o Under-optimizing exits: Letting fear and doubt allow you to not hold the trade to your target, scale out too often and too quickly, and consistently take small profits.

o Skipping trades after a string of losers: Letting lack of confidence and fear allow you to skip perfectly good trades that could make up for some or all of your losses, thereby degrading the long-term edge of your strategy.

o Failing to aggressively capitalize on good conditions: Letting yourself be complacent, satisfied, and fearful of losing profits, thereby not accepting good risks during high conviction days and greatly under-optimizing their profit potential.

o Stopping trading once you’re up a certain amount: Letting the gratification of booking a profitable day and the fear of losing profits allow you to stop prematurely even when conditions are conducive to further profits.

• In all of these mistakes, the trader focuses on their profits & losses for the day, instead of focusing on correct trading process. He or she allows their negative state of mind to control their trading behaviors. Even when such a thing doesn’t lead to outright losses, missed or under-optimized opportunities end up greatly degrading the bottom-line results. Discipline is all about consistent mental state control to achieve to as close to optimal trading performance as possible. Given two equal traders in terms of strategy and skill, the one with the better and more consistent mental state control is the one with more discipline, and he or she will be the one that will make more money.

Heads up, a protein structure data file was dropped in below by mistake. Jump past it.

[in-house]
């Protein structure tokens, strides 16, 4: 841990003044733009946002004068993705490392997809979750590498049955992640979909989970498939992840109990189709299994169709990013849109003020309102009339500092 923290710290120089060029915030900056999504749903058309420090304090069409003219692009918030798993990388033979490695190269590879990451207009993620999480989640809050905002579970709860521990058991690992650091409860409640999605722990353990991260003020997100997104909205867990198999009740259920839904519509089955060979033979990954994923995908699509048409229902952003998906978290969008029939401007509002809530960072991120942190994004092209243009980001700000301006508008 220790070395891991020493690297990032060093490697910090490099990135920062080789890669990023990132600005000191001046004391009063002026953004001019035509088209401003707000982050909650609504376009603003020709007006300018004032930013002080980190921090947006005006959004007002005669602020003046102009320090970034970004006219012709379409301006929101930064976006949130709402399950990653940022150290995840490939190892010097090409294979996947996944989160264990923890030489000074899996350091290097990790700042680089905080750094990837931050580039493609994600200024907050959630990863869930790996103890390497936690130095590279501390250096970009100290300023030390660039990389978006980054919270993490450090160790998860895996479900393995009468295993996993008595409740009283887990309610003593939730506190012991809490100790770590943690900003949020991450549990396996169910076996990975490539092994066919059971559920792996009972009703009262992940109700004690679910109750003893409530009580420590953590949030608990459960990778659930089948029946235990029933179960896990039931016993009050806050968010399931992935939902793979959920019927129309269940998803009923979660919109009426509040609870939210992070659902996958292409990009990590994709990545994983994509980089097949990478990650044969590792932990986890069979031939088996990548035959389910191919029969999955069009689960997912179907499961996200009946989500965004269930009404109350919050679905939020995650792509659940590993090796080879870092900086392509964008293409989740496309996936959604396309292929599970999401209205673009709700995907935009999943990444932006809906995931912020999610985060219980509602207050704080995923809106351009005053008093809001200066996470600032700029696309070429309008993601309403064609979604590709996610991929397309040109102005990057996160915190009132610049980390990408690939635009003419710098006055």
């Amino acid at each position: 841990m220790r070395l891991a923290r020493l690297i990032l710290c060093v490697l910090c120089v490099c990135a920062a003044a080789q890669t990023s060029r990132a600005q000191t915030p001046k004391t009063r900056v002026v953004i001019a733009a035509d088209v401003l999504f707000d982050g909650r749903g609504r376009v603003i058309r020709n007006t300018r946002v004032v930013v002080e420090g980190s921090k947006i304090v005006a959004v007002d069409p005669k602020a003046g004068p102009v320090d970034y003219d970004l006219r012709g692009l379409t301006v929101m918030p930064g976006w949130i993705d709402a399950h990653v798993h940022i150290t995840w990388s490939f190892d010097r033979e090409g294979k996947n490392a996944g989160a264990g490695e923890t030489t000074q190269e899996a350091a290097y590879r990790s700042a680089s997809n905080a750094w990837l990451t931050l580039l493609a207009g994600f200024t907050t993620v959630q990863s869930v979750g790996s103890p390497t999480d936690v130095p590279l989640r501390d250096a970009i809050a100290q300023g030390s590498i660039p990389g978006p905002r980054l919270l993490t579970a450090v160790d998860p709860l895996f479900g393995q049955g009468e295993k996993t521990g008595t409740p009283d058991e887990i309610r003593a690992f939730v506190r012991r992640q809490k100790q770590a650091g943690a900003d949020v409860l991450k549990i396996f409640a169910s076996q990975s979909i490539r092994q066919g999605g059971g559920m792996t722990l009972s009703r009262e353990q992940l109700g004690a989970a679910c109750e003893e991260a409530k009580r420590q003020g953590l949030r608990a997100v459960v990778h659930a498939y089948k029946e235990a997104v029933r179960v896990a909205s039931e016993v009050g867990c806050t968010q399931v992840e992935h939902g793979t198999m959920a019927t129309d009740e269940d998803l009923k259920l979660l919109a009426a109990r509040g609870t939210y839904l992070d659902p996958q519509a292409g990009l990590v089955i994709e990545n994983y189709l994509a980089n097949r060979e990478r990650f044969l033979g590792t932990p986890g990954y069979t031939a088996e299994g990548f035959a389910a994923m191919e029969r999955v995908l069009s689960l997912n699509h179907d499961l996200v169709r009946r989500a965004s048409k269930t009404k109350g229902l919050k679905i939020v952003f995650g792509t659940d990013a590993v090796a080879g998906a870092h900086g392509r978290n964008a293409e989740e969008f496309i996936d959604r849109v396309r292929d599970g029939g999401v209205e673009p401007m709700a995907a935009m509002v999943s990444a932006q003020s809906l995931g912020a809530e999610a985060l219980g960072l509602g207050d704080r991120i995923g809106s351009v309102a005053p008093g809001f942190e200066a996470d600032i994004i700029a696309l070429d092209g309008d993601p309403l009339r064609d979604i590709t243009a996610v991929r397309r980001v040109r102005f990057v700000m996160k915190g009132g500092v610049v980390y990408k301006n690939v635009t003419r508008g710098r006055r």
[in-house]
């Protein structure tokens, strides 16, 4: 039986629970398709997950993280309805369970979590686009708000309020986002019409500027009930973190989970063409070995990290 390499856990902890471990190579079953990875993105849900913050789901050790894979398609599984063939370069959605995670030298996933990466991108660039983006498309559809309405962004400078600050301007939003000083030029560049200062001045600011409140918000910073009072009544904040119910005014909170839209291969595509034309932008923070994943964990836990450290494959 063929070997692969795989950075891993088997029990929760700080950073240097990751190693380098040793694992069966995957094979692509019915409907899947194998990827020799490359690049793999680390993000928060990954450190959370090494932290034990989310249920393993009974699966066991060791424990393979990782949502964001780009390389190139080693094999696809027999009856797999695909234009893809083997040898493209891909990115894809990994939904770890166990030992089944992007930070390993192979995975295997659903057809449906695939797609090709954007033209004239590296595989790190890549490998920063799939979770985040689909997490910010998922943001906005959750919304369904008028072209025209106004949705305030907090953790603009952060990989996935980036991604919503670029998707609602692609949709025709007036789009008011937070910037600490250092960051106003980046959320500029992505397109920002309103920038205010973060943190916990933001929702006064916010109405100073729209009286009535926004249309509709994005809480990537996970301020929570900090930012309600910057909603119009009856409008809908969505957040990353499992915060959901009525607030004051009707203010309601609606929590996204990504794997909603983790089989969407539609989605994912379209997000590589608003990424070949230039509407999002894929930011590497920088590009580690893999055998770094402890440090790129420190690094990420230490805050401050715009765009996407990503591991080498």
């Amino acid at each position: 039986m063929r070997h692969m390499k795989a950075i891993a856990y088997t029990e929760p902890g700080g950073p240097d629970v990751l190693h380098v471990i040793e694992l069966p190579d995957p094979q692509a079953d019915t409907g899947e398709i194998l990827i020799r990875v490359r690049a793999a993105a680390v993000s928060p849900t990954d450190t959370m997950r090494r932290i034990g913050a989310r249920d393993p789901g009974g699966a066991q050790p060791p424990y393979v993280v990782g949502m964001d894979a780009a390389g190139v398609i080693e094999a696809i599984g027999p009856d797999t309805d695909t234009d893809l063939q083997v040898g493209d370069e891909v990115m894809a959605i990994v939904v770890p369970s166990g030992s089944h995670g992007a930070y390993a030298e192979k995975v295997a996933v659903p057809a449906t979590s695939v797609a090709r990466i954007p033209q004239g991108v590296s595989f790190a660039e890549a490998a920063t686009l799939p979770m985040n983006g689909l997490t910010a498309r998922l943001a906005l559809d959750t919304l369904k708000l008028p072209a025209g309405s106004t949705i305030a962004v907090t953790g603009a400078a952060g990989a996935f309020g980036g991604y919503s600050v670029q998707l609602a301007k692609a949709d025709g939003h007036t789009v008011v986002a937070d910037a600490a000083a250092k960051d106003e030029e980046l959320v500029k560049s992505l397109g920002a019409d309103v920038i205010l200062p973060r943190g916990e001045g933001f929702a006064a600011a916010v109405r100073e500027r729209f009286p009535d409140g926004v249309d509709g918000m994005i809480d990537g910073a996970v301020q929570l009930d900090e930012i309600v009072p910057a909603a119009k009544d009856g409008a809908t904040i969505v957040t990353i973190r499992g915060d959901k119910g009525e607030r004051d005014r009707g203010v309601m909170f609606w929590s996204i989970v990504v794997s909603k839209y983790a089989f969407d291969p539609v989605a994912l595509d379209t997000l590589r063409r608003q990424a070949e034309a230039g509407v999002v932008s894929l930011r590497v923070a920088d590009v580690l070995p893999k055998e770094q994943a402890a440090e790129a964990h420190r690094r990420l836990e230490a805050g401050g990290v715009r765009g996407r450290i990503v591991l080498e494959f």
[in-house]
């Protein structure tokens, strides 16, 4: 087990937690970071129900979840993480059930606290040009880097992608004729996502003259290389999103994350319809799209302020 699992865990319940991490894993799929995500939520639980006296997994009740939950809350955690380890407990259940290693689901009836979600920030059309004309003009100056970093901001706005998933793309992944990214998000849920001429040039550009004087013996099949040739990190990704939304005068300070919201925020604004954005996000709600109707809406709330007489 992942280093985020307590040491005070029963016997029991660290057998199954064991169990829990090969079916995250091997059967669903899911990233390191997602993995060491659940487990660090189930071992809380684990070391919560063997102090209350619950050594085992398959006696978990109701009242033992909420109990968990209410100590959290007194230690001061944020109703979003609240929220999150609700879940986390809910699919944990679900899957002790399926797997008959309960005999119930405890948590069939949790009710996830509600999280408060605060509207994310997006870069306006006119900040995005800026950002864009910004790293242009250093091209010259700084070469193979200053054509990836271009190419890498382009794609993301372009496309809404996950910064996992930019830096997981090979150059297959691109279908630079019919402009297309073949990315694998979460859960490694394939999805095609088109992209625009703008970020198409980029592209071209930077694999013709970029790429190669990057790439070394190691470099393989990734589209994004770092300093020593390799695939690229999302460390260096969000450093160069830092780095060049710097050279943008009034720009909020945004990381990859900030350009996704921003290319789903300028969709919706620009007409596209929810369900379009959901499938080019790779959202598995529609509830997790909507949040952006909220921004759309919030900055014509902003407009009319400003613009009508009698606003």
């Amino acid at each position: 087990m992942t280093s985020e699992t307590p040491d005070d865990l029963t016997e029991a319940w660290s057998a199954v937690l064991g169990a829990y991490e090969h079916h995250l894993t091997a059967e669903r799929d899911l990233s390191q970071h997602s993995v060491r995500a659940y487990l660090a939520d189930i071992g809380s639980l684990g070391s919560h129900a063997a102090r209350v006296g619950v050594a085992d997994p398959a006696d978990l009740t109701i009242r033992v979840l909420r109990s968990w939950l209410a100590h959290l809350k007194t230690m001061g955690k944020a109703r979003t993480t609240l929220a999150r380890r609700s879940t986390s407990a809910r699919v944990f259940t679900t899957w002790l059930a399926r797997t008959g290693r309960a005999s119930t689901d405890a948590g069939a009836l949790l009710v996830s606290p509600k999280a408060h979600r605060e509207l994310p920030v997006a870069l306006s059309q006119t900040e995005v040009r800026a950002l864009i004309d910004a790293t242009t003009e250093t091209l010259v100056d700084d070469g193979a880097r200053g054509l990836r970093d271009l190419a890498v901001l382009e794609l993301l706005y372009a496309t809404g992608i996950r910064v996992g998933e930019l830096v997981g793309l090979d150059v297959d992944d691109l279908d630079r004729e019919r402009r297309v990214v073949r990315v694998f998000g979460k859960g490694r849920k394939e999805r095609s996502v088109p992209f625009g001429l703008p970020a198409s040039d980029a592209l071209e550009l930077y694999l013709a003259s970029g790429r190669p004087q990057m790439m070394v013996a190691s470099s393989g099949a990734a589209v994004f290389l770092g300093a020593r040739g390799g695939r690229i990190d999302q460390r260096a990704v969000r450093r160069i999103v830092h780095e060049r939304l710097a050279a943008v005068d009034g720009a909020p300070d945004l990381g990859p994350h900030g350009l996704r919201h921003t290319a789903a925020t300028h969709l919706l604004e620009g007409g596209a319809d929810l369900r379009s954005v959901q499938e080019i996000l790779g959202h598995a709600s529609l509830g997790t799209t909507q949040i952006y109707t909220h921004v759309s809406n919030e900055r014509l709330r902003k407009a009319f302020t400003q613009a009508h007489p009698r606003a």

• There are various techniques for controlling your state of mind, and this is really the flip side of the coin to handling emotions. Your thoughts cause your emotions, and how you handle your emotions affects your thoughts. So it’s all intertwined and interrelated. The first technique is Cognitive Reframing, and to understand what this technique is all about, you have to first understand the nature of reality.

• What you view as reality is simply a product of your interpretation based on your beliefs and experiences. This creates your frame of reference, and your frame of reference is your reality. There is no objective reality “out there”. Rather, each person’s reality is a product of their state of mind and their frame of reference. And this frame of reference not only determines how we view the world, but it literally shapes our lives and what happens “to” us. Based on our beliefs and thoughts, we act in certain ways, and given a different set of beliefs and thoughts in the same situation, we would act in different ways and cause a whole new sequence of events in our life that can dramatically change our path and everything that happens. Our minds literally create our realities. We are not victims of chance or circumstance.

• All of this points to one simple, yet powerful conclusion. You are responsible for your life, and if you can change your mind and thoughts, you can change your reality. It’s a matter of choice, and all that is needed is to take 100% responsibility for it. Make that commitment now to take 100% responsibility for creating the reality that you want in trading and in life.

• Technique #1: Cognitive Reframing. This simply means to change your frame of reference by ascribing different meaning to something or looking at it from a different perspective. Here are some trading examples: